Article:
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Capstan – Examples
1 Making screws/bolts
2 making nuts
3 making washers
Example – making a bush
Set to length – center drill
Part off and chamfer
It would be nice to chamfer the inside of the bore at the head end but this can only be done as a second operation. See later.
Example – Making a cylinder drain valve
These are quite complicated for such a small part. Any engine will only need four of them. One way is simply to buy them.
The problems are that it has a tapered hole at right angles going through it. The body of the valve is often shaped. On full size valves this is to minimise the amount of metal needed and the weight of the finished part. On a model it is done to look like that on the full size part.
The tapered hole
This is difficult to do on the lathe. The solution is to make a rod, while it is one piece, and drill the holes in it as the first part of the job. It is essential that a cross drilling jig is used to drill the holes.
The way the capstan works means all the holes must be the same distance apart.
The solution is to machine the feedstock first in the milling machine. A flat is milled on either side. It could be milled all the way along or just where needed.
A parallel hole is drilled for each valve at the precise pitch required for the capstan operations. This pitch will be the length of the valve plus the width of the parting tool. It is then drilled with a tapered drill.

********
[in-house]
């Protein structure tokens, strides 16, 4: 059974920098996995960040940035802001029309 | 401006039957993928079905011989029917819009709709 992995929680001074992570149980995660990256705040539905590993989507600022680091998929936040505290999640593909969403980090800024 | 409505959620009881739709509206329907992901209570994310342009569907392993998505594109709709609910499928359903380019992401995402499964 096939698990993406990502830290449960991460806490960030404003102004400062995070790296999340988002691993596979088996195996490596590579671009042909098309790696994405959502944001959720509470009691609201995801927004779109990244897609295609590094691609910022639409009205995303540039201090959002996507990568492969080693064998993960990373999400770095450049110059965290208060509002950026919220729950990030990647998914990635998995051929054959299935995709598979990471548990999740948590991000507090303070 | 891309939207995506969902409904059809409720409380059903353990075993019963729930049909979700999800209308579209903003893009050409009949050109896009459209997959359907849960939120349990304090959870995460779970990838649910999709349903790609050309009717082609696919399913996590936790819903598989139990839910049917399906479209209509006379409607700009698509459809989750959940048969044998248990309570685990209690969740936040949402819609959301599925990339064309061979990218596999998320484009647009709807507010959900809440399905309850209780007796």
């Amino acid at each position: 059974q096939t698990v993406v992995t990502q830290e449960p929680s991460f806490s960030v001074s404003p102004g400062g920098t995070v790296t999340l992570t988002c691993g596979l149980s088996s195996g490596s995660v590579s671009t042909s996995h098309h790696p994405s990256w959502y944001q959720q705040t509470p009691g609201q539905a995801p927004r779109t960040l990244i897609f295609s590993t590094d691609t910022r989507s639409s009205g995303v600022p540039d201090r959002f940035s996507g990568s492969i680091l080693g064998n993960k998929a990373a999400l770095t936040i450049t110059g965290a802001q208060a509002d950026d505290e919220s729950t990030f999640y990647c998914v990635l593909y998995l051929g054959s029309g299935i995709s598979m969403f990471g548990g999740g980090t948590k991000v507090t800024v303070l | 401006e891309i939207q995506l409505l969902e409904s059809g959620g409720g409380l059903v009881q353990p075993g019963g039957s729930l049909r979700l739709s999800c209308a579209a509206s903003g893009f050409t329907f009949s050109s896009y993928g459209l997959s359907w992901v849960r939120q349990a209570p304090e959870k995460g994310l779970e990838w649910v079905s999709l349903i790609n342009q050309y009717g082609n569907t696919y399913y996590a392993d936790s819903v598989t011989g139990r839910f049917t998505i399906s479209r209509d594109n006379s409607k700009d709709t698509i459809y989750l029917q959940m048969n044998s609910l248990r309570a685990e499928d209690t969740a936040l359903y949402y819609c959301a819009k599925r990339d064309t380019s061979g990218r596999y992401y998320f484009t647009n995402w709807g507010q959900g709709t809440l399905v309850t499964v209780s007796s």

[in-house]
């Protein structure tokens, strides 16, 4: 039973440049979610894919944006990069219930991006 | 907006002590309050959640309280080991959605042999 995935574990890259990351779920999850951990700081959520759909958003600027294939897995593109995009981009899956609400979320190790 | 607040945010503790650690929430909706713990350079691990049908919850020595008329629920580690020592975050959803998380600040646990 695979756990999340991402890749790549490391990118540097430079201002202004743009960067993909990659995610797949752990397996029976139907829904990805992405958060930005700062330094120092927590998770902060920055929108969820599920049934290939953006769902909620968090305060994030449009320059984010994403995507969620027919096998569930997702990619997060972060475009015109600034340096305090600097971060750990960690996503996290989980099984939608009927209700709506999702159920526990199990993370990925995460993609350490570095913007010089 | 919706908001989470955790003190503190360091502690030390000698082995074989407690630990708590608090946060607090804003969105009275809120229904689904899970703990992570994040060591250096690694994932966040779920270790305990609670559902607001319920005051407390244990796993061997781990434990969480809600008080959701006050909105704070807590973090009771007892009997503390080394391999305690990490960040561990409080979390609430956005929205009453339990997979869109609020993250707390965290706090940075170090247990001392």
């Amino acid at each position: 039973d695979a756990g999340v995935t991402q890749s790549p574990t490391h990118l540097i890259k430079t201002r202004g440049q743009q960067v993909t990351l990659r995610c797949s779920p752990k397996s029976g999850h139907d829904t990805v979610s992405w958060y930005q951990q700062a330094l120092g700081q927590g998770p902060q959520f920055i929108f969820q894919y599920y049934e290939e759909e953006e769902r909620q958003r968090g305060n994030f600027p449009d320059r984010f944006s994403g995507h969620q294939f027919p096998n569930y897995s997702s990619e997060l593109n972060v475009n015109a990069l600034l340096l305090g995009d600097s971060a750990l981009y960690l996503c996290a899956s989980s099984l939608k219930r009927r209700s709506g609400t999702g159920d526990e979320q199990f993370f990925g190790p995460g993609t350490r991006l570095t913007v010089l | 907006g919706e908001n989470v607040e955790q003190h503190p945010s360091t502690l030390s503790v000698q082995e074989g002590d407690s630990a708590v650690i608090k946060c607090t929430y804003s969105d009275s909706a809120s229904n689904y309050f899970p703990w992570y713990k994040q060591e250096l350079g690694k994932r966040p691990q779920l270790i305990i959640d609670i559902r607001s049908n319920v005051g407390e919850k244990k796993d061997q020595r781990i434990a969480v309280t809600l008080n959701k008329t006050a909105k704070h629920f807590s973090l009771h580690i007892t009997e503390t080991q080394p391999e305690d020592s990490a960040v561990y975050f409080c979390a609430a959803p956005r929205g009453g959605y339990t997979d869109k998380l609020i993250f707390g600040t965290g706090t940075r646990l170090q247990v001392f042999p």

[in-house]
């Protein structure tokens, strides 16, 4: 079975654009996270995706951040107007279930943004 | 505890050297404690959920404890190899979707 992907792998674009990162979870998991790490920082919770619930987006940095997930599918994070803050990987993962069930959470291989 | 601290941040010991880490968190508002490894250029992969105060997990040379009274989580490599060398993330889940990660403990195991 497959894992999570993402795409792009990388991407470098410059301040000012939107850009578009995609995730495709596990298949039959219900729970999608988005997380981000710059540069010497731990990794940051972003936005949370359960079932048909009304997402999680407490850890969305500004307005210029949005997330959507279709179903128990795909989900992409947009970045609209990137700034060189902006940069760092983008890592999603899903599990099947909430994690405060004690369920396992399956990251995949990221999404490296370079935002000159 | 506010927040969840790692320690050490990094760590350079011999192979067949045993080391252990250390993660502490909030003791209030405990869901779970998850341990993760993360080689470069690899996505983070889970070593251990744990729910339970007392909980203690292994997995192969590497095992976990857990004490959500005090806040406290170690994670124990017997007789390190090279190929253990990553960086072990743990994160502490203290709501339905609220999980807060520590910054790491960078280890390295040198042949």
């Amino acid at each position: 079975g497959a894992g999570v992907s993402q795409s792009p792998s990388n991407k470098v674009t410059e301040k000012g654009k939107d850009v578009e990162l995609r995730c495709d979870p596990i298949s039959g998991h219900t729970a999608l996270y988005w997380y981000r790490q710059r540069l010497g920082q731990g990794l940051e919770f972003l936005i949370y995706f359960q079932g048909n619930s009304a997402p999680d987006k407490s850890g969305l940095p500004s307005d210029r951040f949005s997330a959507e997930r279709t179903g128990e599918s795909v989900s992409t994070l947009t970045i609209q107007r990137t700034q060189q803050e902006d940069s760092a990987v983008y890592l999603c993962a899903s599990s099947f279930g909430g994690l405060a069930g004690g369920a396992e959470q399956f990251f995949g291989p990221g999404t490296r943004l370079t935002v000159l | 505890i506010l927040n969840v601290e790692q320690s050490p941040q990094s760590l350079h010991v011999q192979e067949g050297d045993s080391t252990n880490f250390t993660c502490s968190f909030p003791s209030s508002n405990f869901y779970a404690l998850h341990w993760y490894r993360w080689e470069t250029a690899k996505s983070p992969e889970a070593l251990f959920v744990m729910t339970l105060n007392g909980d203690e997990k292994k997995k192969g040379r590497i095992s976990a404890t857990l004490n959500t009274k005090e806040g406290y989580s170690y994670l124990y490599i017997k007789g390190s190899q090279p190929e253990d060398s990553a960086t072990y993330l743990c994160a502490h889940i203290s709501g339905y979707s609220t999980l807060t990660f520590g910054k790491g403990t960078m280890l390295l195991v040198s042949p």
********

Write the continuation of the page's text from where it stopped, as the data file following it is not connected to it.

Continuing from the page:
This bar is then fed into the lathe’s headstock.
Set to length/ center drill
Drill/reduce diameter for thread
Relieve end of thread
Use live center to steady workpiece
Cut off slide / capstan 3
Form tool to shape out line/live center as steady – locked?
It might be necessary to do this in two halves
Cut off slide
A drain valve only needs a thread at one end. Most boiler fittings need a thread at both ends. In this case the part will have to be fitted into the chuck the other way round to machine the other end. One way of doing this is to make a fitting from round bar that has a hole with a thread in it. The part machined valve body is screwed into this in or to reduce the diameter at the other end and then put a thread on it.
Many boiler fittings have a part fitted at right angles to the body. In most of these cases the hole for this can be done on the bar before any other machining is done. On the other hand, the part can be made from a bar.
feed to stop, center drill
reduce diameter, chamfer
When the required number of these (plus some spares) have been made the the collet chuck if fitted with a stop inside it. Each part is fitted in the collet chuck.
All of the tooling needed is already on the capstan.
When all of these parts have been machined they are center drilled, drilled or drill with a stub drill on the milling machine. The milling table is locked in the y direction so the hole is drill on the axis of the part. The position of the part is set in the x direction by a stop fitted to the vice. To hold the part securely it is held by a piece of bar with a v-shape cut in it.